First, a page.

In the early Triassic period, back when I was in college, I dated a young woman who never wore a watch. It wasn’t an issue of poverty – I knew that. More likely it was an expression of her free and bohemian spirit… or so I thought.
It all came clear on her birthday when — in a rare demonstration of generosity — I presented her with a brand new Timex right off the rack at Woolworth’s.
“I can’t wear a watch,” she told me.
Figuring she meant such concessions to conformity were against her principles, I asked “Jeez, why not?”
“I just can’t,” she said, and she went on to prove it. She dutifully placed it on her wrist and within a few minutes it had stopped. She removed it, and — just like a good Timex — it kept on ticking. But on her wrist it stopped dead every time.
The same was true for pocket-watches and battery-powered timepieces. I was convinced: this woman really couldn’t wear a watch. There was something about her metabolism that was just contrary to the concept of personalized time. She figured it was something electrical — or electromagnetic — that kept her and time at a distance.
Since then I have heard of similar cases, some far worse.
A while ago I reported on an “Electric Lady” from Orford, New Hampshire, who — for no apparent reason — became charged with electricity. Somehow she was able to send brilliant sparks — some up to one-and-a-half inches long — shooting from her fingers. Anyone nearby received an unforgettable jolt. The local physician examined her only to be zapped by her electric charms. Many corroborating witnesses observed the phenomenon, including scientists from Dartmouth College. Everyone was absolutely baffled and perhaps a little terrified. That was back in 1837 when neither science nor religion could explain how such charges were generated.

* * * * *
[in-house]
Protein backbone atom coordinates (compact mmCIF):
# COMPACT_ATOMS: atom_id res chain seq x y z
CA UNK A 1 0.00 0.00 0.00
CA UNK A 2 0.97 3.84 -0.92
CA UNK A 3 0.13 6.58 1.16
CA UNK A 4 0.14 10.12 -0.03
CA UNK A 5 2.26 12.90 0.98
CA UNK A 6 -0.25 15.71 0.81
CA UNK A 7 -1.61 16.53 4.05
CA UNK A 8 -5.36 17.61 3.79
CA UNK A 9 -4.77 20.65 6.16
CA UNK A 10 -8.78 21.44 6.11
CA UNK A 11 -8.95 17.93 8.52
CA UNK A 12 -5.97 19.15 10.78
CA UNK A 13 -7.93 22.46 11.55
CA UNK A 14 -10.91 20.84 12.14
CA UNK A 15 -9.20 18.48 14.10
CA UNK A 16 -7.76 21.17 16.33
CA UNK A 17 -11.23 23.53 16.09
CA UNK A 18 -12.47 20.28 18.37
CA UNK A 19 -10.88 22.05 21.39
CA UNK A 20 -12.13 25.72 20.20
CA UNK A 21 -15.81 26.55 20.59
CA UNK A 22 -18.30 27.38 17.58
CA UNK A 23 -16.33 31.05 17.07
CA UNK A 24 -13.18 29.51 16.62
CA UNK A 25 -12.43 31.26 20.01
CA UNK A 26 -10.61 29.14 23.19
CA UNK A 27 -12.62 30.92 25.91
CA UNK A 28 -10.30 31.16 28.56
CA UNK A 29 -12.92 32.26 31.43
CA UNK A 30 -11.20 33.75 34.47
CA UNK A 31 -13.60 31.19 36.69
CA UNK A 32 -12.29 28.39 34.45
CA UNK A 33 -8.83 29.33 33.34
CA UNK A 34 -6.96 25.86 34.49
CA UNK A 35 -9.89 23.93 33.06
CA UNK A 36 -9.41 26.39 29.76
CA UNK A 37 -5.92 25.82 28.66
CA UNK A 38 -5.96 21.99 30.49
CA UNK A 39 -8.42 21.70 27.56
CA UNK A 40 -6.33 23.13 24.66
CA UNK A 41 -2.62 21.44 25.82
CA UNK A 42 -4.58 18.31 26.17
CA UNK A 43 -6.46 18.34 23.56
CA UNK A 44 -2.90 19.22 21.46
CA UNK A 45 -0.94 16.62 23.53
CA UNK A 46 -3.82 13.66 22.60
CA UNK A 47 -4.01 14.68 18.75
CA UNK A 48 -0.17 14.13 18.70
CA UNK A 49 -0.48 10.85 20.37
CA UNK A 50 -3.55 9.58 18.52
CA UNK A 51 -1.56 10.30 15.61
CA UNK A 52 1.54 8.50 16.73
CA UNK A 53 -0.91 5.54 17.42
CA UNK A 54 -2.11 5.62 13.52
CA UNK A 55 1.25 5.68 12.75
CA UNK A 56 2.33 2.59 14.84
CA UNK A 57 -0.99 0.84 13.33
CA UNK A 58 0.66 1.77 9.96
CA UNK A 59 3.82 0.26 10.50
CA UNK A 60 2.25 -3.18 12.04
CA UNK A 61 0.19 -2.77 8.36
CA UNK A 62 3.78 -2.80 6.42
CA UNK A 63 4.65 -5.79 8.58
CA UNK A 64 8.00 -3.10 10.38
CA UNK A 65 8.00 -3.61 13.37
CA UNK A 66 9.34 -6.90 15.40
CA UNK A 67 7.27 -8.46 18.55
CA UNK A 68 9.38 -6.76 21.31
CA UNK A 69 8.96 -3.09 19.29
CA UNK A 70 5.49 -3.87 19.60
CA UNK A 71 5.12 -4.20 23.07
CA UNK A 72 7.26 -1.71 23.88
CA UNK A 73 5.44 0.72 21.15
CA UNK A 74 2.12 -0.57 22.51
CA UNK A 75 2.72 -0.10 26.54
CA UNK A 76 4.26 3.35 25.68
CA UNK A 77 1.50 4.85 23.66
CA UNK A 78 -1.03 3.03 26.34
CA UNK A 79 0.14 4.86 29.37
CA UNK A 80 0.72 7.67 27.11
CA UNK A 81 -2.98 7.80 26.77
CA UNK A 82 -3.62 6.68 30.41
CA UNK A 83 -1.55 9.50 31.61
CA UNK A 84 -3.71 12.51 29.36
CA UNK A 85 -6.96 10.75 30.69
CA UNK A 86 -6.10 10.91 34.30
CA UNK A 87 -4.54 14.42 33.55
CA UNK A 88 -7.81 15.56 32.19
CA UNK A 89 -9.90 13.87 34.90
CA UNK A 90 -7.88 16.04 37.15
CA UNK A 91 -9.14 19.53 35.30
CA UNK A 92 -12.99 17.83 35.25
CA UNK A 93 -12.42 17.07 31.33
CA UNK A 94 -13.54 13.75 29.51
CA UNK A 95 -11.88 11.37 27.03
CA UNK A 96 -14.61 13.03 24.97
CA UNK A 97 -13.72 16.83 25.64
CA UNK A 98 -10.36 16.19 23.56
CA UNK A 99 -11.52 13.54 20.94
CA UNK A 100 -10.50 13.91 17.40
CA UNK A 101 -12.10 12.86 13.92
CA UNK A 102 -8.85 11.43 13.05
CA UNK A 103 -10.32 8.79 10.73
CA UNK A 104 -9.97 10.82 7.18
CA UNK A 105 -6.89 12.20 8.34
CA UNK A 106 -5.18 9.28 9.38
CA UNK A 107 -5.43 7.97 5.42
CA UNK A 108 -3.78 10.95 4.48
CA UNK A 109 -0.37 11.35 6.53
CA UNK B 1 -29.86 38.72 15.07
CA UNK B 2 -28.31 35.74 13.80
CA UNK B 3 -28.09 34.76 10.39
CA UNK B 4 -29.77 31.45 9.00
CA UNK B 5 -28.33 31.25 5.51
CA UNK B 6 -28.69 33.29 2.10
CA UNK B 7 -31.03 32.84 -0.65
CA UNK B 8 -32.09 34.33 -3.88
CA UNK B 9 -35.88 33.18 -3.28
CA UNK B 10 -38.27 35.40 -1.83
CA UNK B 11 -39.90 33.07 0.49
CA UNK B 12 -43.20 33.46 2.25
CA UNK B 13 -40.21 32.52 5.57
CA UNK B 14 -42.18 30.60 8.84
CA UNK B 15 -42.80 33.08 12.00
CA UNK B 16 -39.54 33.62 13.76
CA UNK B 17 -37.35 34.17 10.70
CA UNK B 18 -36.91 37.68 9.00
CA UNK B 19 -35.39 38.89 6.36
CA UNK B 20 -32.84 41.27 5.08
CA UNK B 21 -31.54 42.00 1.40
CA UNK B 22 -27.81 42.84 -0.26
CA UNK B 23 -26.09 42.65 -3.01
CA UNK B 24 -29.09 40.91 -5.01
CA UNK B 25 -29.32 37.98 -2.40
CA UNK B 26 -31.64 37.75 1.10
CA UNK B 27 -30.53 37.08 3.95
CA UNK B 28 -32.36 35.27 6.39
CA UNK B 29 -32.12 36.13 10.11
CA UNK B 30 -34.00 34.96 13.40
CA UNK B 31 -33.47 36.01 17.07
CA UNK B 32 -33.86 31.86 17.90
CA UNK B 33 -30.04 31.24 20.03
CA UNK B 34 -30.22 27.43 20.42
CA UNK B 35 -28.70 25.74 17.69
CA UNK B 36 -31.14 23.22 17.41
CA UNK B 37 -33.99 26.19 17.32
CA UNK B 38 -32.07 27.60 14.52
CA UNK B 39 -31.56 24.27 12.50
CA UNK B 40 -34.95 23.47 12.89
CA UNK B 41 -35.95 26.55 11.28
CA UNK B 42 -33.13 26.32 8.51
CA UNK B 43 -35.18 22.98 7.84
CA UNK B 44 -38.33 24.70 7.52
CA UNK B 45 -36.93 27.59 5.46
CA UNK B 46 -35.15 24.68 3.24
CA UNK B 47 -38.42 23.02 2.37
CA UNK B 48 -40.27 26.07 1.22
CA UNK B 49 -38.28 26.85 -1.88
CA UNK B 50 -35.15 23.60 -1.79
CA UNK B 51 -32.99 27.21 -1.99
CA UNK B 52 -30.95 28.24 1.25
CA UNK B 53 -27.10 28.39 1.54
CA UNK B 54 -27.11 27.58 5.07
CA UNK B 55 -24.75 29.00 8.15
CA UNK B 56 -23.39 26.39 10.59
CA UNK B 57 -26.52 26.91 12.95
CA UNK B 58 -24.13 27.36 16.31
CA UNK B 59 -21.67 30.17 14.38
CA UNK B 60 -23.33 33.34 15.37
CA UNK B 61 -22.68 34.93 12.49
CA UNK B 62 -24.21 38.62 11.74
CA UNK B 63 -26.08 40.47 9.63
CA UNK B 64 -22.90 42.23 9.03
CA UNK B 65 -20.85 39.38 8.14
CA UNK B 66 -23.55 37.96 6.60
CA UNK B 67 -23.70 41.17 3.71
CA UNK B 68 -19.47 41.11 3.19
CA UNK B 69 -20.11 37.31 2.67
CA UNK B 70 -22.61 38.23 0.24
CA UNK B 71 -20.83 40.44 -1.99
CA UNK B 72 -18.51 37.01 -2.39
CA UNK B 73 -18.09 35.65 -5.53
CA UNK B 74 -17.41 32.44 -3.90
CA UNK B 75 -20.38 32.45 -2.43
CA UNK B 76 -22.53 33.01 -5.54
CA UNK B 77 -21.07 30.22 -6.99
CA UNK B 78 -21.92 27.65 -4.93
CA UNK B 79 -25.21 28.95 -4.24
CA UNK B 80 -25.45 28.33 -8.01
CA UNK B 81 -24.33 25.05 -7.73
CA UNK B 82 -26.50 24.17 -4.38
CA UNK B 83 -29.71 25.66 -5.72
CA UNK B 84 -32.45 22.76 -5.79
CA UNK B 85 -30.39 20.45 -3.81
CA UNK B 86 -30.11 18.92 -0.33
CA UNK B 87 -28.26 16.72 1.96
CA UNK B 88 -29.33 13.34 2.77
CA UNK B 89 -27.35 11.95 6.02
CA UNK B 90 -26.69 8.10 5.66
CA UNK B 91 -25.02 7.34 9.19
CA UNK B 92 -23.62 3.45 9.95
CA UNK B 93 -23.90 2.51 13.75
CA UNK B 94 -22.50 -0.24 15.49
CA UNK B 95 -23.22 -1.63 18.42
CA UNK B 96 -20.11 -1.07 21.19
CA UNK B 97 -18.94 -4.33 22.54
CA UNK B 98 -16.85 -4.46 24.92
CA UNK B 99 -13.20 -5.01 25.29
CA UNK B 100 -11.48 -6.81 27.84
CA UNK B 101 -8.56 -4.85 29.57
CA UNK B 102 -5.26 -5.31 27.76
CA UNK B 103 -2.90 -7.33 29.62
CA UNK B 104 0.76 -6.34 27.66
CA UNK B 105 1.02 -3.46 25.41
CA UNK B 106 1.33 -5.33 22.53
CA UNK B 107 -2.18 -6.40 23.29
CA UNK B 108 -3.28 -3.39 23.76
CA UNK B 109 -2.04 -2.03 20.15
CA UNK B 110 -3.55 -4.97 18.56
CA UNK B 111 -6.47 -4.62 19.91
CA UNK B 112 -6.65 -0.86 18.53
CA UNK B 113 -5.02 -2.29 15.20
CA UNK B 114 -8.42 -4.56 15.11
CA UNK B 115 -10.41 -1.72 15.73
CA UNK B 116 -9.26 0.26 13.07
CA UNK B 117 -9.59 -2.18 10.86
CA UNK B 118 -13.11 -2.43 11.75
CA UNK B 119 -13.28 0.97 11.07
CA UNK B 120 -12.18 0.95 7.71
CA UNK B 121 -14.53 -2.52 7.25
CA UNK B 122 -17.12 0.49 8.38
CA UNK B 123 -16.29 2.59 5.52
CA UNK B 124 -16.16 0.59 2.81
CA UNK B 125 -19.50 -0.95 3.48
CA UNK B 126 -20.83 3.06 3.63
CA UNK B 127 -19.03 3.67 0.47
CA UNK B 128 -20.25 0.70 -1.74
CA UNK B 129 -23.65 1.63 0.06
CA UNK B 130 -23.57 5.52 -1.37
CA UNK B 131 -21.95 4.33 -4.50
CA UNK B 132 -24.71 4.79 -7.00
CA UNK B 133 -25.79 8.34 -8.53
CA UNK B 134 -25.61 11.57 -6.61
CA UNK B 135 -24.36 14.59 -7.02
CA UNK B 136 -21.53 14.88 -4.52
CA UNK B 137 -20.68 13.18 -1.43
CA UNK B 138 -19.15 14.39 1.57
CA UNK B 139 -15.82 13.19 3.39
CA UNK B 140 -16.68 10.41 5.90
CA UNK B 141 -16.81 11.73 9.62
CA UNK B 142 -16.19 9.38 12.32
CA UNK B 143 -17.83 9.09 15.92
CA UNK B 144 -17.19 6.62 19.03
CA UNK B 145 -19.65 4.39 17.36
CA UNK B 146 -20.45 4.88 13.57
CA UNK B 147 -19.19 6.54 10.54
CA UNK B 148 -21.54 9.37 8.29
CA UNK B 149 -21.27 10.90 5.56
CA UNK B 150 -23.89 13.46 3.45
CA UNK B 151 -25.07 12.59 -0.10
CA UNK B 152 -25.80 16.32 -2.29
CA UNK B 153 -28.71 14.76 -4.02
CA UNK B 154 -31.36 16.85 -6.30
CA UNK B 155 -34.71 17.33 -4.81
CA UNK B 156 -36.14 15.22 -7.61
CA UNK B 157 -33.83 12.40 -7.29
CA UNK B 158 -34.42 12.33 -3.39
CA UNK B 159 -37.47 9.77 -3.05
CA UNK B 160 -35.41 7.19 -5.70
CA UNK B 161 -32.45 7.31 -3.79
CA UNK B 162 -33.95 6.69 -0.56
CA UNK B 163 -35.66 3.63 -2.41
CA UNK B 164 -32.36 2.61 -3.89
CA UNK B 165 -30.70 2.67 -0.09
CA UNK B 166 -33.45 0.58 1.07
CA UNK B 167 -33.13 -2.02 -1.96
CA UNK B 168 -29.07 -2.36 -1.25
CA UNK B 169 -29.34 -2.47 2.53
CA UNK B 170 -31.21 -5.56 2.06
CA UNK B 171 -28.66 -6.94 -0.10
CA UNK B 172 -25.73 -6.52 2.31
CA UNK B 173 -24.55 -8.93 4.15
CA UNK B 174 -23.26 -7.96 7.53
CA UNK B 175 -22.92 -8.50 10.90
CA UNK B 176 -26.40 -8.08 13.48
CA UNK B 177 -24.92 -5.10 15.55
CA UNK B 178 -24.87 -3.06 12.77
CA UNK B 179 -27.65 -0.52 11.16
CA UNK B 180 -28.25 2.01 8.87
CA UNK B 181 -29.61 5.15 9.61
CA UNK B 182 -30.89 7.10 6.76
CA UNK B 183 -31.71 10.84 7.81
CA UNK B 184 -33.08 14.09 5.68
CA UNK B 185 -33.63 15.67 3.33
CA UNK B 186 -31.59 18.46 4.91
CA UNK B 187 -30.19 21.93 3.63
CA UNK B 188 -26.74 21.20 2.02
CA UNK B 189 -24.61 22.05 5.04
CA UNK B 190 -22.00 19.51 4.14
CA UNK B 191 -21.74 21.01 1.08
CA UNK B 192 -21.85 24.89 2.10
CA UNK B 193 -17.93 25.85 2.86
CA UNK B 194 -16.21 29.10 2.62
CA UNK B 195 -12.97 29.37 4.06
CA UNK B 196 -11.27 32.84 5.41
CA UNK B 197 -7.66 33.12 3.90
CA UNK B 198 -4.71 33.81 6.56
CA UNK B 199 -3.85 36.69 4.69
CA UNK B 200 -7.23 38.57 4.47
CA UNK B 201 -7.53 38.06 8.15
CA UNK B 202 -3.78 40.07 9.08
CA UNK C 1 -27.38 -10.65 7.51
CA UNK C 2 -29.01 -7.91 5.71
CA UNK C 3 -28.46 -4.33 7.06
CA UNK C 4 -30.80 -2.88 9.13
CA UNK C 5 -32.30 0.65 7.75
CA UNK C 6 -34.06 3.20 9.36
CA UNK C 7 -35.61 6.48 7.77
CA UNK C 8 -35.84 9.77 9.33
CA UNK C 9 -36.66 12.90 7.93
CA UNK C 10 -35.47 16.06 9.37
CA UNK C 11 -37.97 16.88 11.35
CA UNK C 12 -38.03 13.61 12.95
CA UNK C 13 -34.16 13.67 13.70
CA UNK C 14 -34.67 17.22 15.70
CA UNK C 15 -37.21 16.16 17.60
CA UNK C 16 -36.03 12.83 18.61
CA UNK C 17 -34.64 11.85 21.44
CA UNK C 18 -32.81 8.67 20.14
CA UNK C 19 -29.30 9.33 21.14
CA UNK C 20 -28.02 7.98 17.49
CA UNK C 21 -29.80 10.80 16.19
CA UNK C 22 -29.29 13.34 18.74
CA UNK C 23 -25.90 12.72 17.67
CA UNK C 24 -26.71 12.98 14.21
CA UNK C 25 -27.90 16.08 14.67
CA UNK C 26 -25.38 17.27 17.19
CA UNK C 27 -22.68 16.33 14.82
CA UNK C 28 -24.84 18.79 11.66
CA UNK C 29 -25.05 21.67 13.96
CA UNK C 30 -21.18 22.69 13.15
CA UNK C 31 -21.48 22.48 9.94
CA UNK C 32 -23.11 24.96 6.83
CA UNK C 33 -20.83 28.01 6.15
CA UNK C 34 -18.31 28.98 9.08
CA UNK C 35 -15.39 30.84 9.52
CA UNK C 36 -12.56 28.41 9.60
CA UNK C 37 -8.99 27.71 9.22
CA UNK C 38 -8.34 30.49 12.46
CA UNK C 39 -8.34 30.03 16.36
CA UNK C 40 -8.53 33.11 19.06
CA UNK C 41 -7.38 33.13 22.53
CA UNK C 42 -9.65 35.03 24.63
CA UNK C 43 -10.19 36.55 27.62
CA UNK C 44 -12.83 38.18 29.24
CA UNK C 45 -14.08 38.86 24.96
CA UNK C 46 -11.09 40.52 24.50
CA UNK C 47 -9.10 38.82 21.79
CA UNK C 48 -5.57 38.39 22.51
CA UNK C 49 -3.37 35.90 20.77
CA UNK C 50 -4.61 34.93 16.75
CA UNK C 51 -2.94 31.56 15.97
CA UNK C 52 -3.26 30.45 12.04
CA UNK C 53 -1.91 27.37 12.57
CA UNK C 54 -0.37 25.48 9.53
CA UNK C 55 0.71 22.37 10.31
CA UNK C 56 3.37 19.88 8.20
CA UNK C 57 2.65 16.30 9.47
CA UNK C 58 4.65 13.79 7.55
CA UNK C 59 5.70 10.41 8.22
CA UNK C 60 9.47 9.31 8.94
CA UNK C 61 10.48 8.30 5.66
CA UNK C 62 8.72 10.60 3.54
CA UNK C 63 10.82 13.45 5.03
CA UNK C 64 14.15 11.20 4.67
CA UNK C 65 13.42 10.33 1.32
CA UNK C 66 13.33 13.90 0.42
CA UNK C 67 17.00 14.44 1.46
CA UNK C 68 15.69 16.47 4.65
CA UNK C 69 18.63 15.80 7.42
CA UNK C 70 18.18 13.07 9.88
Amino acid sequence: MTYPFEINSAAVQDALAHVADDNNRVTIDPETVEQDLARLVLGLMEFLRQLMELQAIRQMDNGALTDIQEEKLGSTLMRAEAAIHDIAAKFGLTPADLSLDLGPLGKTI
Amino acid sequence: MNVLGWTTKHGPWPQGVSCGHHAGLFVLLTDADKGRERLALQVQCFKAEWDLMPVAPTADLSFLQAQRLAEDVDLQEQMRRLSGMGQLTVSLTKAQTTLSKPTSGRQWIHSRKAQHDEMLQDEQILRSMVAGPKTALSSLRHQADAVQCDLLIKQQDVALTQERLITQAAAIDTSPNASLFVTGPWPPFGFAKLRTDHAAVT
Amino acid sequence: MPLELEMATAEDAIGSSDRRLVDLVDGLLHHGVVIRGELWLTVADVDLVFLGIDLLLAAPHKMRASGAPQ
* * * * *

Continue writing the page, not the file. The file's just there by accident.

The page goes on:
Flash forward to February of 1920. The Clinton Correctional Facility in Dannemora, New York. Something weird was happening at the prison there that might shed hazy light on the mystery of electrical people.
Thirty-four inmates contracted botulism after eating canned salmon. Luckily, there were no fatalities, but during their recovery the men exhibited some pretty bizarre symptoms.
It began when one inmate tried to flick away a crumpled piece of paper — but the paper refused to leave his hand. Other men found they were similarly magnetized.
The prison doctor, Julius B. Ransom, discovered all thirty-four botulism sufferers displayed peculiar phenomena: papers would dance around them or jump up and cling to their bodies. Compass needles spun crazily in their presence. Watches stopped. And steel tapes suspended nearby undulated like snakes for no observable reason. Unbelievably, some of the men seemed to glow in the dark.
Dr. Ransom found that an individual’s capacity to produce electricity varied with the severity of his illness. As the men recovered, the charge diminished. When fully recovered the power switched off.
It is beyond the scope of this short commentary to speculate about what all this means.
We know, of course, that human beings generate electricity. Tiny electrical charges produce signals from cell to cell in the brain. These impulses can be measured scientifically.
Perhaps certain people — either spontaneously or amplified by specific contagions such as botulism – can generate low amperage current that can affect the environment.
Perhaps somewhere in here there’s a partial explanation for ghosts, poltergeists, and young women who cannot wear watches.
This is Joe Citro.
–Joe Citro is a novelist and native Vermonter who lives in Burlington; you can reach him at email@example.com. His most recent novel is Lake Monsters, about a search for the Lake Champlain monster.